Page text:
RealTime IT News

Former WorldCom Exec Details Accounting Fraud

NEW YORK -- Former WorldCom finance boss Scott Sullivan, the government's key witness in its fraud trial against former boss Bernard Ebbers, told a jury Monday that he cooked company books in order to inflate earnings and make the telecom appear profitable.

"I falsified financial statements of the company, made adjustments to revenue for the purpose of meeting analyst expectations," Sullivan said on the stand.

Sullivan was in federal court to testify against Ebbers, the former WorldCom Chief Executive Officer and President. Ebbers is on trial for securities fraud, conspiracy and filing false reports with the Securities and Exchange Commission. He faces a maximum of 25 years.

The government claims Ebbers instructed Sullivan to adjust the Mississippi-based company's accounting numbers over a two year period in order to keep receiving positive reports from Wall Street analysts.

"We didn't disclose the adjustments," Sullivan said. "We didn't talk about the adjustments, and the information was false."

After admitting he adjusted revenue for the purpose of meeting Wall Street expectations, Sullivan said Ebbers was one of several executives that helped him do it.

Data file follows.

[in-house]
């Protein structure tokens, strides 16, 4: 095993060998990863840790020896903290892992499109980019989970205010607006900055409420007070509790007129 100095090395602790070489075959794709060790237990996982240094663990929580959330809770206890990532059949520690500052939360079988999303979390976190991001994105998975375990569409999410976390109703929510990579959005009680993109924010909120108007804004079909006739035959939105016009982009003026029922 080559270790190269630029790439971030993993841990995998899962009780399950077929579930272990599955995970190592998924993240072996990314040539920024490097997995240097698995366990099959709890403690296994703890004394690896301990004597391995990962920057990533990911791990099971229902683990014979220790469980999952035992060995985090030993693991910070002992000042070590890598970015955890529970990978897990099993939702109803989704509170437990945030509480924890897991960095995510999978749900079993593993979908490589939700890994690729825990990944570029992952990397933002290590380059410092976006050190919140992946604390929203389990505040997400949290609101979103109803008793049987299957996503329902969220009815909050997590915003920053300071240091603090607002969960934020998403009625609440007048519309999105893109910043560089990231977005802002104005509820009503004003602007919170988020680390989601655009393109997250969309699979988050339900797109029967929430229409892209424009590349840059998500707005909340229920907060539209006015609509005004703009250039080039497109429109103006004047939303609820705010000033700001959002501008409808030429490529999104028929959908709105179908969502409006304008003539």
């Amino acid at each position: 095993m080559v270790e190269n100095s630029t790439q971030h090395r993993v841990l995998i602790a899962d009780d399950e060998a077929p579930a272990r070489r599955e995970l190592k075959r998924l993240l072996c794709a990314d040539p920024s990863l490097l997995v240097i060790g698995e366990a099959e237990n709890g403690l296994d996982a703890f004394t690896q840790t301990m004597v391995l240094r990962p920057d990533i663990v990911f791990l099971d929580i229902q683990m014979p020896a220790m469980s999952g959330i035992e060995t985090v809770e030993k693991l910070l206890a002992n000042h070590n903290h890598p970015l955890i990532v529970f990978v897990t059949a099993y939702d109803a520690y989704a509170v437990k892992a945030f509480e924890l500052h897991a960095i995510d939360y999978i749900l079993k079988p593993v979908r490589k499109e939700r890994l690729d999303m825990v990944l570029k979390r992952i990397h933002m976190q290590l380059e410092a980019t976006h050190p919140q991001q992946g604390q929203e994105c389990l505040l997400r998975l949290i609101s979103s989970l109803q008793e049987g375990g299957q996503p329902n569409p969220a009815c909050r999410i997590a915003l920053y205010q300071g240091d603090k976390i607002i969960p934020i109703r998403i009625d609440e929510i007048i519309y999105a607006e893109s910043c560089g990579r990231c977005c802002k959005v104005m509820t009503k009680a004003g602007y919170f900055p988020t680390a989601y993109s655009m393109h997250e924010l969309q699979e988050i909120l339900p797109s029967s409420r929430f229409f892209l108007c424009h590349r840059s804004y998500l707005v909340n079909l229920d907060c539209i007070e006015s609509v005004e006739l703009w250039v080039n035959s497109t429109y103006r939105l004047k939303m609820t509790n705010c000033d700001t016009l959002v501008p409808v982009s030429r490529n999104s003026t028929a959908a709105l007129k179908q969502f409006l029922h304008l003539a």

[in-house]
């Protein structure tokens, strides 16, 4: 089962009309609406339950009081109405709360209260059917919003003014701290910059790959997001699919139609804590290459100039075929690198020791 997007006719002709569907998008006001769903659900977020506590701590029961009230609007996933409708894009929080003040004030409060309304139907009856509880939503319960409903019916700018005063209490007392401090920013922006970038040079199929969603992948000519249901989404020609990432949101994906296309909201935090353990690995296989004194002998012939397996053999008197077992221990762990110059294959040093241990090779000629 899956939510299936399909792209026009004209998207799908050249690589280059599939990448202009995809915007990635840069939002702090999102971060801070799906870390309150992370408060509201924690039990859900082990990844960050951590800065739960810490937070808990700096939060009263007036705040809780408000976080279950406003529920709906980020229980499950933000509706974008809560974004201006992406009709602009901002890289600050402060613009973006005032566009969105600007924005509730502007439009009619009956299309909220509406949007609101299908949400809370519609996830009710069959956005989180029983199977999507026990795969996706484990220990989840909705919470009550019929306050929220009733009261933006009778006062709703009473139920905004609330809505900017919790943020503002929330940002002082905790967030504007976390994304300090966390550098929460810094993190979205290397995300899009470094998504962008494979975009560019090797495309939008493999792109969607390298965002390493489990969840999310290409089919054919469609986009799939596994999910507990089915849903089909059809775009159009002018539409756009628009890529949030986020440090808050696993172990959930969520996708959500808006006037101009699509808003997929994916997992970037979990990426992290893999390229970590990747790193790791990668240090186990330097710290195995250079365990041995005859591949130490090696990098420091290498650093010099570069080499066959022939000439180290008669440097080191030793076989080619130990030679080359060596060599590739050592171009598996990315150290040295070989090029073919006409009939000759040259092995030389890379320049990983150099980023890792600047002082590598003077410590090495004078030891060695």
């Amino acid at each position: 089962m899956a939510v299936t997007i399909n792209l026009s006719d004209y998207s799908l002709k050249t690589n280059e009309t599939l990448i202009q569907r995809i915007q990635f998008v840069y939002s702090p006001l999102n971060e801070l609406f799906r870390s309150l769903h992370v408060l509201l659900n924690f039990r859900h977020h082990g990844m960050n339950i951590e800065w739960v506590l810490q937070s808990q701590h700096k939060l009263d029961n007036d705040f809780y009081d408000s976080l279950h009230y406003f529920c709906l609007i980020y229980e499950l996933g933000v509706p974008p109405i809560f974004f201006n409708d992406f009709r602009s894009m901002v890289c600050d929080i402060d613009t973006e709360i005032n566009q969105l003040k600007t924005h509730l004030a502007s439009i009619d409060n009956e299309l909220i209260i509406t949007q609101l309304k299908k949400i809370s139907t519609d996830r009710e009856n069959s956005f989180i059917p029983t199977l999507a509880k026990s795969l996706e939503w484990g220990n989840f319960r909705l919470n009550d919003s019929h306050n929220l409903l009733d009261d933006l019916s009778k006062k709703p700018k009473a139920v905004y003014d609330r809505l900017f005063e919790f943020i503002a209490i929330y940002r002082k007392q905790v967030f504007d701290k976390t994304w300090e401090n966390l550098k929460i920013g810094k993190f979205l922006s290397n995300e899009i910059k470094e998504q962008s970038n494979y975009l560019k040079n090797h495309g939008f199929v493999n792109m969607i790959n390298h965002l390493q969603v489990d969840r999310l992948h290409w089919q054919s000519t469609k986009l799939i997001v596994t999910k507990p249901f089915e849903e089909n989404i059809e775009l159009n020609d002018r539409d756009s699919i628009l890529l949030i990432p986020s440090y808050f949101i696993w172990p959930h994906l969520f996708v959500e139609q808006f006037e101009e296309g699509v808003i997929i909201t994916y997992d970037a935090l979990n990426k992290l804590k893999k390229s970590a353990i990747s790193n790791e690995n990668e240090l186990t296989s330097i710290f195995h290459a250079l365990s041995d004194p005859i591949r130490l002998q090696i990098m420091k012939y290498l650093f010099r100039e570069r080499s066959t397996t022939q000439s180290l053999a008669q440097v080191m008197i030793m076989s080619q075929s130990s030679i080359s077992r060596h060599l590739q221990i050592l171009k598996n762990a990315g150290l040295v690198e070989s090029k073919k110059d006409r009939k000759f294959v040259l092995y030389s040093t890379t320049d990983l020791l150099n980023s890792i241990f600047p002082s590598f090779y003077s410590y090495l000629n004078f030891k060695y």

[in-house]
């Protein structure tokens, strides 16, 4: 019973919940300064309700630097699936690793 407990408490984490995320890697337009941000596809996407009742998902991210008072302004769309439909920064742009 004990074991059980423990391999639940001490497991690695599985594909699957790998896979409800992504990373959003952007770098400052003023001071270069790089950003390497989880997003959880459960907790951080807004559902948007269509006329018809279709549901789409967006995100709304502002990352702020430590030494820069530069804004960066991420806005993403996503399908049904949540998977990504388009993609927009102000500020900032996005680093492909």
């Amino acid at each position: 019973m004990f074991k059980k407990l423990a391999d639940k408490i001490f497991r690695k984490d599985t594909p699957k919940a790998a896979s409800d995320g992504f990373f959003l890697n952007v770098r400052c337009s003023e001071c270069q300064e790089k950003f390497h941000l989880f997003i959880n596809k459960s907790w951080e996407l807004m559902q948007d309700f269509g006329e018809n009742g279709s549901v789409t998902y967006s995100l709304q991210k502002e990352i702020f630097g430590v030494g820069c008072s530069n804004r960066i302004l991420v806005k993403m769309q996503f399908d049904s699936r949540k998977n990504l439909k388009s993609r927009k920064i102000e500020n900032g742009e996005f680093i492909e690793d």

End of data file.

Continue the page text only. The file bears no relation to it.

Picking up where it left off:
Sullivan, 42, is the first witness to implicate Ebbers in the scandal that cost WorldCom $11 billion and drove it to bankruptcy in 2002. It has since been renamed MCI.

Defense attorneys for Ebbers have claimed that their client was hoodwinked by Sullivan into believing the company's finances were in good shape.

For his part in the shady dealings, Sullivan has already pleaded guilty to fraud and is now testifying on behalf of the government. He also currently faces up to 25 years in prison.

In an effort to dispel suggestions Ebbers was an unwitting dupe in the accounting scam, Sullivan described Ebbers, 63, as a gifted businessman who guided the company from a small regional player in the telecommunications game to a powerful multinational.

"He's got a hands-on grasp of financial information," Sullivan said, but he also noted that his former boss's tendency to micromanage reached even the lowest levels of business. On several occasions during high level staff meetings Ebbers would discuss such seemingly mundane issues as cutting back on coffee filters for employees.

He also accused Ebbers of being prone to mood swings depending on the day of the week and said he could be intimidating at times.

Sullivan also told jurors about his own cocaine and marijuana use while at WorldCom. He said he used both drugs maybe four to five times a year during his tenure at the company.

Sullivan plead guilty to fraud last year and is expected to tie the government's case against Ebbers when he continues testifying.

The trial is expected to continue Tuesday with Sullivan scheduled to be back on the stand answering questions from prosecutors. He could be cross-examined by defense lawyers as early as Tuesday morning.